The lecture last night was organized and hosted by Valentina Radu and her colleagues at Manilva’s Foreign Resident Department and sponsored by La Caixa bank.
There was a great turnout with the venue, Villa Matilde, full up with around 100 people seated and standing interested to hear what was to be said.
The Mayoress of Manilva, Antonia Muñoz, commenced proceedings by welcoming everyone and introducing her team appointed to assist Manilva’s foreign residents namely:
Diego Urieta – Councilor for Town Planning and Foreign Residents
Valentina Radu – Town Planning and Foreign Residents coordinator
Beli Muñoz – Director of Foreign Residents Department
Dean Sheldon – Coordinator for Urbanizations, Communities and Commerce
Paqui Tome – administrator for Foreign Residents Department
The following is a summary of what was said with some supporting information to help clarify the situation.
The Importance of the Padron and Importance of Inhabitants
The Padrón is a municipal register of the people who reside or habitually reside in the municipality. Nevertheless, being listed does not constitute proof of legal residence in Spain, neither does it confer on the listed citizen any right that is not conferred by current legislation.
The future of Manilva depends on the number of people registered on the Padron as the central government allocates funds depending on how many people live in the Municipality. Therefore, if you are not registered, Manilva Ayuntamiento (town hall) is losing money for the provision of many things including health centres, police officers, fire-fighters, schools, infrastructure, sanitation and public transport.
It is obligatory by Spanish law to register on the padrón at the Town Hall where you habitually reside, yet many foreign residents have not done so possibly because they are concerned it may implicate them tax wise or for some other reason. In reality it is simply a way for the town hall to know how many people live in their area, without entering into investigations as to a person’s official residence status or financial affairs.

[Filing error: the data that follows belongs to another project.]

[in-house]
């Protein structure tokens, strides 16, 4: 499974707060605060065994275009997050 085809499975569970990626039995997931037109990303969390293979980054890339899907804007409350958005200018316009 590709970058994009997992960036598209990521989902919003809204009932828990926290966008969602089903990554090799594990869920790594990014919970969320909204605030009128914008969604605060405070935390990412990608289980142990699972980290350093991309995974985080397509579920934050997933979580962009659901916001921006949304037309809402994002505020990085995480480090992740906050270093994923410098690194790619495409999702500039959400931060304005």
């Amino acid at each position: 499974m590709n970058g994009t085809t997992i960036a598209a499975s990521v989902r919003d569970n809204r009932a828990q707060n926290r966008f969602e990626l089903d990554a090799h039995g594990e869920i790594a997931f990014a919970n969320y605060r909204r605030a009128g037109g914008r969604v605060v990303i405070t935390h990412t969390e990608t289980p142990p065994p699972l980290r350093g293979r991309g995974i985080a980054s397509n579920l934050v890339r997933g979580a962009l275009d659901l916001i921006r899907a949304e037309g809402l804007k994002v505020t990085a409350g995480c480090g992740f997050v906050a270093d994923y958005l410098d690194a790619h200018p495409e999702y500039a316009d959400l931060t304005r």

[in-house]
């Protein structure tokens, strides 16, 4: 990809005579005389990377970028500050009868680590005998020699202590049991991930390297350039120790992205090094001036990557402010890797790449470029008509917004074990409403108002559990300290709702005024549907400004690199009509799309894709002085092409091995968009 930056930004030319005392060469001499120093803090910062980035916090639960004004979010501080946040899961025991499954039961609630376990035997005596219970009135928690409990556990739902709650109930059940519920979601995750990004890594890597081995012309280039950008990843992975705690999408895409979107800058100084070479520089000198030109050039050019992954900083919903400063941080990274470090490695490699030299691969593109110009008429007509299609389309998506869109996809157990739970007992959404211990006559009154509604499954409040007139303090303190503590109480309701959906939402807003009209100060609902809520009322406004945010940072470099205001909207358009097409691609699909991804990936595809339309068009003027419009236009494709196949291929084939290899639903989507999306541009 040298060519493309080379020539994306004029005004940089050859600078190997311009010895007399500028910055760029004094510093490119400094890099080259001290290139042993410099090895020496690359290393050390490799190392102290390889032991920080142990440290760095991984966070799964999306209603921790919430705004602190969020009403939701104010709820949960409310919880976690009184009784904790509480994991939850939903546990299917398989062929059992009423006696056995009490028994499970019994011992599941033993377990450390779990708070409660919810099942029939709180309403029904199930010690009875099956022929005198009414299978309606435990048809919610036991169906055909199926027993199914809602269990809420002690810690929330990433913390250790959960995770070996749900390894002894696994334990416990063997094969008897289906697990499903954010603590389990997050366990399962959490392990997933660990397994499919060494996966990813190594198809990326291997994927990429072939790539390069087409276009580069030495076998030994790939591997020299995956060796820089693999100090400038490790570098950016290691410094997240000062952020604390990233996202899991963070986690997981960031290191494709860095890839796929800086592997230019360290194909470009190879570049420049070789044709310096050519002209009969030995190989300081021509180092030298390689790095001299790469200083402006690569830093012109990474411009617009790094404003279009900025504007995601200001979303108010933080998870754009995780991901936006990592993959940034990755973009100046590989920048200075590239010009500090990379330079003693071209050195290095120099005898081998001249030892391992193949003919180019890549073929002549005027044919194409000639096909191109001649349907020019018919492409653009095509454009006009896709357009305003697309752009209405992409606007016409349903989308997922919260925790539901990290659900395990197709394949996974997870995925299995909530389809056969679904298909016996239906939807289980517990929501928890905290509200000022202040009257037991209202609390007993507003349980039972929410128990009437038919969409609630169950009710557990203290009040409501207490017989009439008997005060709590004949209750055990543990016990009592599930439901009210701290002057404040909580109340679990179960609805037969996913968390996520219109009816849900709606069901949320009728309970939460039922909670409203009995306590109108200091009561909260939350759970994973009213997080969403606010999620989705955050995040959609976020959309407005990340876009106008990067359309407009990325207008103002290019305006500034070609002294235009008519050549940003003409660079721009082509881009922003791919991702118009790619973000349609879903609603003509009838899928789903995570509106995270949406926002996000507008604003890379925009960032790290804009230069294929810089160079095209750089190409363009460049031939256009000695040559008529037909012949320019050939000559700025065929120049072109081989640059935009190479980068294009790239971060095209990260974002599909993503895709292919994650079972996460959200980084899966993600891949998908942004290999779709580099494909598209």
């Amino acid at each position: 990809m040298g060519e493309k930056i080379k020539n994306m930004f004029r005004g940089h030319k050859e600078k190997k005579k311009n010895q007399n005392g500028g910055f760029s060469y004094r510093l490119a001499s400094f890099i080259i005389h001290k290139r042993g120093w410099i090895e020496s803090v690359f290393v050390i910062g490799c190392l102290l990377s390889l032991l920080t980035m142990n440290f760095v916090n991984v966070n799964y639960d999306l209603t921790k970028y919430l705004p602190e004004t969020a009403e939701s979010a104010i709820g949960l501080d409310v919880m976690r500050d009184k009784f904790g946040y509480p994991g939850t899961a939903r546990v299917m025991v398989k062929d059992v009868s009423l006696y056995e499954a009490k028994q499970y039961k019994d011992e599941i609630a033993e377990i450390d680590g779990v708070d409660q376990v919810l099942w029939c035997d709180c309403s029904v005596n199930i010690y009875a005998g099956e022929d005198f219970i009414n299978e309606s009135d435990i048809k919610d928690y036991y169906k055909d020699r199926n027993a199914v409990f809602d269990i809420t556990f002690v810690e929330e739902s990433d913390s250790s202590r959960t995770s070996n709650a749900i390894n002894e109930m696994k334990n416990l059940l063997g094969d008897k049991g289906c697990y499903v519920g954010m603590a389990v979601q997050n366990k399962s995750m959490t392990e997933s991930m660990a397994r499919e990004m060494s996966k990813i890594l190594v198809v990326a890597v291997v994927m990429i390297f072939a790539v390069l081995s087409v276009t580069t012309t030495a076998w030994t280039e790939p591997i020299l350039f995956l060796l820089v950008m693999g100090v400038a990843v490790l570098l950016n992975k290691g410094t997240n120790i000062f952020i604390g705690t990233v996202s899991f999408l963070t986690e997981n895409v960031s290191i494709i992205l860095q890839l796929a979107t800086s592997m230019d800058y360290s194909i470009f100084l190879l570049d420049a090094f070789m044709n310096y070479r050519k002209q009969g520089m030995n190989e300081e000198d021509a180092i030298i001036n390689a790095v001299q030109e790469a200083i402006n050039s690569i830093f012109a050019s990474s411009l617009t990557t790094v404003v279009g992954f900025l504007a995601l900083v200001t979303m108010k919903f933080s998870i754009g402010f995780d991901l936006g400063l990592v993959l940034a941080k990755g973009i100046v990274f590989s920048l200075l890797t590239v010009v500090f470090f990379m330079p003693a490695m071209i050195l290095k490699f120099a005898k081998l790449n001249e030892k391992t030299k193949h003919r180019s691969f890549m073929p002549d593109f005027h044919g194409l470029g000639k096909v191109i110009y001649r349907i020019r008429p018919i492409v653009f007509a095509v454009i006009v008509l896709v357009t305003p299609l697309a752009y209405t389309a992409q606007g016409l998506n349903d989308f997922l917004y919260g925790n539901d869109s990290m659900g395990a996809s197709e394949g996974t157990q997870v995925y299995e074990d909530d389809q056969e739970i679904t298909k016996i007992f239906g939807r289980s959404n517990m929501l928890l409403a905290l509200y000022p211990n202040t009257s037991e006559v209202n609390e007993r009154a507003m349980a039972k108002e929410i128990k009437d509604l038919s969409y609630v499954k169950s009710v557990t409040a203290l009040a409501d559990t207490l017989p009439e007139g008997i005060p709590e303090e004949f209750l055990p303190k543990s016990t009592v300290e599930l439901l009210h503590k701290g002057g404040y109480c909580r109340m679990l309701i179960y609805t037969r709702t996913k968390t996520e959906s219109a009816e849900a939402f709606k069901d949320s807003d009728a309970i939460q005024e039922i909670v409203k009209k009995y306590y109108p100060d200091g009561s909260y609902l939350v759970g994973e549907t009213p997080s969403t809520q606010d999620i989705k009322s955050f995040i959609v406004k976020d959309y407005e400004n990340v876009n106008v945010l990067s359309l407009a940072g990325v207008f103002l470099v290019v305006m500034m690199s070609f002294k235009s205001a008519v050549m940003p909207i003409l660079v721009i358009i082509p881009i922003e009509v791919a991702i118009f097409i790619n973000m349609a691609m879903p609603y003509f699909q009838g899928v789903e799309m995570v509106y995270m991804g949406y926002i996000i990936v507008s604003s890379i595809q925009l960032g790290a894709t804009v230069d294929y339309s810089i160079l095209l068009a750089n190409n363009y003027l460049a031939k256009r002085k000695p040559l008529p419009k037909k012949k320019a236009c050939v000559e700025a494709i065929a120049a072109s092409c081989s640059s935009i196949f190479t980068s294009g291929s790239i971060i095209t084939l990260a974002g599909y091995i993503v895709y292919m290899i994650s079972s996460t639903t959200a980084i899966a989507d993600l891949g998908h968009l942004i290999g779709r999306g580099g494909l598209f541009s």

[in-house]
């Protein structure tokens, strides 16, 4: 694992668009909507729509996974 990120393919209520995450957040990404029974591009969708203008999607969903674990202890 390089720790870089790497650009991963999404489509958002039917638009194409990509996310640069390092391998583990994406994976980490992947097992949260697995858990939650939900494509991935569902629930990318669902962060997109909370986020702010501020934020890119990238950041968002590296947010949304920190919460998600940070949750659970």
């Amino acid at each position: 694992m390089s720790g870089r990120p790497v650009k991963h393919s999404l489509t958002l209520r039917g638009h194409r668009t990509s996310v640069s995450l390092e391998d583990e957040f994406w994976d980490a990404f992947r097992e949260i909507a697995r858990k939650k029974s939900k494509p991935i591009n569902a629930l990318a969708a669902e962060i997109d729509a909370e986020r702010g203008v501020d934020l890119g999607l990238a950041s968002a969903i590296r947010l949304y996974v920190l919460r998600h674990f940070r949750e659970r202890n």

In 2012 there were 15000 residents registered on the Padrón in Manilva. Of this 42% of the population were foreigners with 75 different nationalities choosing Manilva as their home. That is the figure for those who have registered and in reality there must be many more when you consider how busy the area gets in the warmer months of the year.
Manilva Town Hall would like to encourage everyone who lives in Manilva more than 6 months of the year to register on the Padrón and understands that the reputation of Spanish bureaucracy can put people off. They would therefore like to help make the process as easy as possible and although they cannot “take you individually by the hand” they can give you the right information and are available to answer any questions or concerns you may have.
How to register on the Padrón